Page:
Posted by & filed under Men's Health, Wellness, Women's Health.


Nearly half a million new cancer cases per year can be attributed to high body mass index (higher than 25). According to a new study conducted by researchers from the International Agency for Research on Cancer and published in The Lancet Oncology, these cases are highest in richer countries but the effects are now visible in parts of the developing world. Data was utilized from numerous sources including the GLOBOCAN database of cancer incidence and mortality for 184 countries.

High body mass index (BMI) is a known risk factor for many types of cancers, including those affecting the esophagus, colon, rectum, kidneys, pancreas, gallbladder, breasts, ovaries, and uterus (endometrium). North America and Europe account for the majority of cases with Eastern Europe accounting for approximately 6.5% of all new European cancer cases.

The proportion of cancers related to obesity were significantly higher in women than men. The data showed that postmenopausal breast, corpus uteri, and colon cancers were responsible for the majority of BMI-related cancers in women (almost 250,000 cases), data showed that in men colon and kidney cancers accounted for 66% of all BMI-related cancers.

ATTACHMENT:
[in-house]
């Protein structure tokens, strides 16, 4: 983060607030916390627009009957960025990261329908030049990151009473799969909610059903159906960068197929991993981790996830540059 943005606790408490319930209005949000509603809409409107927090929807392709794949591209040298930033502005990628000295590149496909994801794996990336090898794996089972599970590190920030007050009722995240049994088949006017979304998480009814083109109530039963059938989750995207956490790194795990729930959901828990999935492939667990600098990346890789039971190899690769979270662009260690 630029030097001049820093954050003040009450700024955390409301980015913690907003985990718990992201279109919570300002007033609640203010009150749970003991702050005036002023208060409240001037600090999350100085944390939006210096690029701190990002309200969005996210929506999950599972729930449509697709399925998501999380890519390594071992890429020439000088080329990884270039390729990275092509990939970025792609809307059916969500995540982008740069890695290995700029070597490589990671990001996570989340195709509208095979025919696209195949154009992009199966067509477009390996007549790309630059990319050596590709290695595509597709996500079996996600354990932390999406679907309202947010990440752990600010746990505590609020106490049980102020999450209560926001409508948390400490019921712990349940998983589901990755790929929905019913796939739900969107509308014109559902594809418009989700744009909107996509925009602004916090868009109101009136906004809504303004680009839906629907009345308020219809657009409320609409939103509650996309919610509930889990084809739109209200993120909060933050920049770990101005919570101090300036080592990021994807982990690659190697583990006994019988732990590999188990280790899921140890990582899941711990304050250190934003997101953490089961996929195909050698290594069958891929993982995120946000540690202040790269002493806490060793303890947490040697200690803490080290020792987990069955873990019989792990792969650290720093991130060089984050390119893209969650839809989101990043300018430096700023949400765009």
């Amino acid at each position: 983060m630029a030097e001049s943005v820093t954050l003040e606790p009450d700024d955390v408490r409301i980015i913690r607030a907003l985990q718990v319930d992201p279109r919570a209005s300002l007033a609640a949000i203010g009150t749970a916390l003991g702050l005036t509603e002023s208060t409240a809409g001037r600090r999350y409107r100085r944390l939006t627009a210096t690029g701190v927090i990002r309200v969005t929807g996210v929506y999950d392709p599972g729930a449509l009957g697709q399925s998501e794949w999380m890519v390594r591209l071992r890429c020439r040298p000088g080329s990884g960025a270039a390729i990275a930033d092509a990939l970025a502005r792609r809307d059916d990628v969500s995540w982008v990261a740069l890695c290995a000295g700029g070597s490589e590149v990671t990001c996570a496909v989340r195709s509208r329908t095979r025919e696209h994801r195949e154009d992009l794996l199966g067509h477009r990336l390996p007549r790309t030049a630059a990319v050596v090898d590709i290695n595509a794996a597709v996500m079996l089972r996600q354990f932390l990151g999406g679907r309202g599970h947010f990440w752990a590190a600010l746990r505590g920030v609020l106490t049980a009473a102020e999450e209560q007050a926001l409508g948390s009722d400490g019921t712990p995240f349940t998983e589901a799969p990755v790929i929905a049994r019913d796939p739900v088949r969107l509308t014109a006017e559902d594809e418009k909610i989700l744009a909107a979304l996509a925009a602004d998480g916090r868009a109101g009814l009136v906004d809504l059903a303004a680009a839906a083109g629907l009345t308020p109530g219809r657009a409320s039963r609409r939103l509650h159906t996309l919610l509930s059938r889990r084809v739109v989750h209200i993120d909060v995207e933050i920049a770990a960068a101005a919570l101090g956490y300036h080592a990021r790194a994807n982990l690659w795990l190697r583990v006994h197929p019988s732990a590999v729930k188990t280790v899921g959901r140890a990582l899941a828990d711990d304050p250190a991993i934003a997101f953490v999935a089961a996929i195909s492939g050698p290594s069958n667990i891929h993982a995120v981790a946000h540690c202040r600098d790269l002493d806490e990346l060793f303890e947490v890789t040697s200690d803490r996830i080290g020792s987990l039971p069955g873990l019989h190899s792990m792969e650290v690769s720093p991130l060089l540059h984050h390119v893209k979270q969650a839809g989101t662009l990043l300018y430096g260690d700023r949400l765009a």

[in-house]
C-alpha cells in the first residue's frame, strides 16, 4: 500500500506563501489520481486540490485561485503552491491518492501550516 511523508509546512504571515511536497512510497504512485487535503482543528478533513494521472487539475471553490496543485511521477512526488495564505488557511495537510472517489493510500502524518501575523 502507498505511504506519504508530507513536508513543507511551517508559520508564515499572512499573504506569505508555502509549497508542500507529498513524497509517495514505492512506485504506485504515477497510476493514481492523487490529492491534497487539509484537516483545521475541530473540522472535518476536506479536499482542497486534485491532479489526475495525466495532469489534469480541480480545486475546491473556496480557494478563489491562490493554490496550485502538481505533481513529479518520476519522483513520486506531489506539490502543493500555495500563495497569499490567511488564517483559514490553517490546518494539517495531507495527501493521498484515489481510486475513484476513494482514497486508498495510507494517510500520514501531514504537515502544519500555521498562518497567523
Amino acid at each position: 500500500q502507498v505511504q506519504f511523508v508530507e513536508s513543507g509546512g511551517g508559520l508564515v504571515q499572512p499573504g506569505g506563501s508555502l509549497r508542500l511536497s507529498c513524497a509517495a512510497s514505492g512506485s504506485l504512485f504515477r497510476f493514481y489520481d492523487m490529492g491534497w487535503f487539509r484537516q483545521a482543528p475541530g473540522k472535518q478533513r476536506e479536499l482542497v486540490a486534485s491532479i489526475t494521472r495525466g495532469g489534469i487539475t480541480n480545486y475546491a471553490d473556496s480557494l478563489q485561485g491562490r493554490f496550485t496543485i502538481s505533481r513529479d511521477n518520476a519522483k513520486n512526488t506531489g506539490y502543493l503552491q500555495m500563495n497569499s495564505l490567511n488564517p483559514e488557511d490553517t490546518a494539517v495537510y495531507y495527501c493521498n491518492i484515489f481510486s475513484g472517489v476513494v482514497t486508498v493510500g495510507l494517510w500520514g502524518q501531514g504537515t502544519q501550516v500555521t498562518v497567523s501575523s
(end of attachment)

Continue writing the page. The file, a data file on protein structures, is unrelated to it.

Current patterns of population weight gain will lead to continuing increases in the future economic, personal, and societal burden of cancer. However, other experts feel that resources targeted at obesity must be balanced against those for other important causes of cancer, such as infections and tobacco use, both of which are associated with much larger proportions of cancer cases than obesity.

Being overweight or obese is also associated with an increased risk of diabetes, sleep apnea, gallbladder disease, osteoporosis, and cardiovascular disease such as heart attack and stroke.


Arnold, M., Pandeya, N., Byrnes, G., Renehan, A. G., Stevens, G. A., Ezzati, M., Ferlay, J., Miranda, J., Romieu, I., Diskshit, R., Forman, D., & Soerjomataram, I. (2014). Global burden of cancer attributable to high body-mass index in 2012: a population-based study. The Lancet Oncology, Early Online Publication, 26 November 2014, doi:10.1016/S1470-2045(14)71123-4.